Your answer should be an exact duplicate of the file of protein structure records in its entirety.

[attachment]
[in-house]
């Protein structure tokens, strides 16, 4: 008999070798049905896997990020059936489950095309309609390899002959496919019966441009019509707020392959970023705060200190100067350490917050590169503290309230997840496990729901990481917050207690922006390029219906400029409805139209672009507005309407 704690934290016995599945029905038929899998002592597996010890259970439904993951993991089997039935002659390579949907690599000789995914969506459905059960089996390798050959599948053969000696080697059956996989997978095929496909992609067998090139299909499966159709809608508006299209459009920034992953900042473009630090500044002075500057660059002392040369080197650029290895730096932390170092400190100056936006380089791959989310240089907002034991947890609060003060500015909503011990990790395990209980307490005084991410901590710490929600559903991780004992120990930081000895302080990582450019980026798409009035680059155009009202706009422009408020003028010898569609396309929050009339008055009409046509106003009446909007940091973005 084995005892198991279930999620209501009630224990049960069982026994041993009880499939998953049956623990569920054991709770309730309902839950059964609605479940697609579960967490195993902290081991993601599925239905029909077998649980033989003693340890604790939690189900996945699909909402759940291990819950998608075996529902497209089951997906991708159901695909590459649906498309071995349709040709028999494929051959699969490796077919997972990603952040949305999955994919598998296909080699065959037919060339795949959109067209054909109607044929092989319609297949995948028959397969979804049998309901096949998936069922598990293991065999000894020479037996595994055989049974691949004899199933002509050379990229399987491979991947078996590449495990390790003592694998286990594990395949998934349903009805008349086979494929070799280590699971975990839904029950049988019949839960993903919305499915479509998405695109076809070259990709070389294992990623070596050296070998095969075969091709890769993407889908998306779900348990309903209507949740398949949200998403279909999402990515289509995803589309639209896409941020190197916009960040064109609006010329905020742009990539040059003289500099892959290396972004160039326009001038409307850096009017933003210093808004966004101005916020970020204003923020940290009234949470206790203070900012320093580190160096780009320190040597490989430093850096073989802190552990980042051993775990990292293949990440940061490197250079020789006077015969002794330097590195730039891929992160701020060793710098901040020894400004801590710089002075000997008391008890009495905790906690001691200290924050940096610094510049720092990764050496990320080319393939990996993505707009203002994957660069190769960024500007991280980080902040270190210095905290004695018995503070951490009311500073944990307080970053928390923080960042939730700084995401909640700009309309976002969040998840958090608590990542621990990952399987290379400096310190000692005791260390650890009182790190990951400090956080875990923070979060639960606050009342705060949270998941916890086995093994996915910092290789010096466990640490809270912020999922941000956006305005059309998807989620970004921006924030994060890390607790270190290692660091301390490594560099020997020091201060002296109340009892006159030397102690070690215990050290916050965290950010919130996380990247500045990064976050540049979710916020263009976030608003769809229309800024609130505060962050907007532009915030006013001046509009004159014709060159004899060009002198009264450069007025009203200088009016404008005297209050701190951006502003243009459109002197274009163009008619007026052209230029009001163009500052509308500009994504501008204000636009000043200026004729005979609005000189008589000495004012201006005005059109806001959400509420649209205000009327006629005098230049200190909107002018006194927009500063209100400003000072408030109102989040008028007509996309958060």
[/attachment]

[in-house]
């Protein structure tokens, strides 16, 4: 008999070798049905896997990020059936489950095309309609390899002959496919019966441009019509707020392959970023705060200190100067350490917050590169503290309230997840496990729901990481917050207690922006390029219906400029409805139209672009507005309407 704690934290016995599945029905038929899998002592597996010890259970439904993951993991089997039935002659390579949907690599000789995914969506459905059960089996390798050959599948053969000696080697059956996989997978095929496909992609067998090139299909499966159709809608508006299209459009920034992953900042473009630090500044002075500057660059002392040369080197650029290895730096932390170092400190100056936006380089791959989310240089907002034991947890609060003060500015909503011990990790395990209980307490005084991410901590710490929600559903991780004992120990930081000895302080990582450019980026798409009035680059155009009202706009422009408020003028010898569609396309929050009339008055009409046509106003009446909007940091973005 084995005892198991279930999620209501009630224990049960069982026994041993009880499939998953049956623990569920054991709770309730309902839950059964609605479940697609579960967490195993902290081991993601599925239905029909077998649980033989003693340890604790939690189900996945699909909402759940291990819950998608075996529902497209089951997906991708159901695909590459649906498309071995349709040709028999494929051959699969490796077919997972990603952040949305999955994919598998296909080699065959037919060339795949959109067209054909109607044929092989319609297949995948028959397969979804049998309901096949998936069922598990293991065999000894020479037996595994055989049974691949004899199933002509050379990229399987491979991947078996590449495990390790003592694998286990594990395949998934349903009805008349086979494929070799280590699971975990839904029950049988019949839960993903919305499915479509998405695109076809070259990709070389294992990623070596050296070998095969075969091709890769993407889908998306779900348990309903209507949740398949949200998403279909999402990515289509995803589309639209896409941020190197916009960040064109609006010329905020742009990539040059003289500099892959290396972004160039326009001038409307850096009017933003210093808004966004101005916020970020204003923020940290009234949470206790203070900012320093580190160096780009320190040597490989430093850096073989802190552990980042051993775990990292293949990440940061490197250079020789006077015969002794330097590195730039891929992160701020060793710098901040020894400004801590710089002075000997008391008890009495905790906690001691200290924050940096610094510049720092990764050496990320080319393939990996993505707009203002994957660069190769960024500007991280980080902040270190210095905290004695018995503070951490009311500073944990307080970053928390923080960042939730700084995401909640700009309309976002969040998840958090608590990542621990990952399987290379400096310190000692005791260390650890009182790190990951400090956080875990923070979060639960606050009342705060949270998941916890086995093994996915910092290789010096466990640490809270912020999922941000956006305005059309998807989620970004921006924030994060890390607790270190290692660091301390490594560099020997020091201060002296109340009892006159030397102690070690215990050290916050965290950010919130996380990247500045990064976050540049979710916020263009976030608003769809229309800024609130505060962050907007532009915030006013001046509009004159014709060159004899060009002198009264450069007025009203200088009016404008005297209050701190951006502003243009459109002197274009163009008619007026052209230029009001163009500052509308500009994504501008204000636009000043200026004729005979609005000189008589000495004012201006005005059109806001959400509420649209205000009327006629005098230049200190909107002018006194927009500063209100400003000072408030109102989040008028007509996309958060």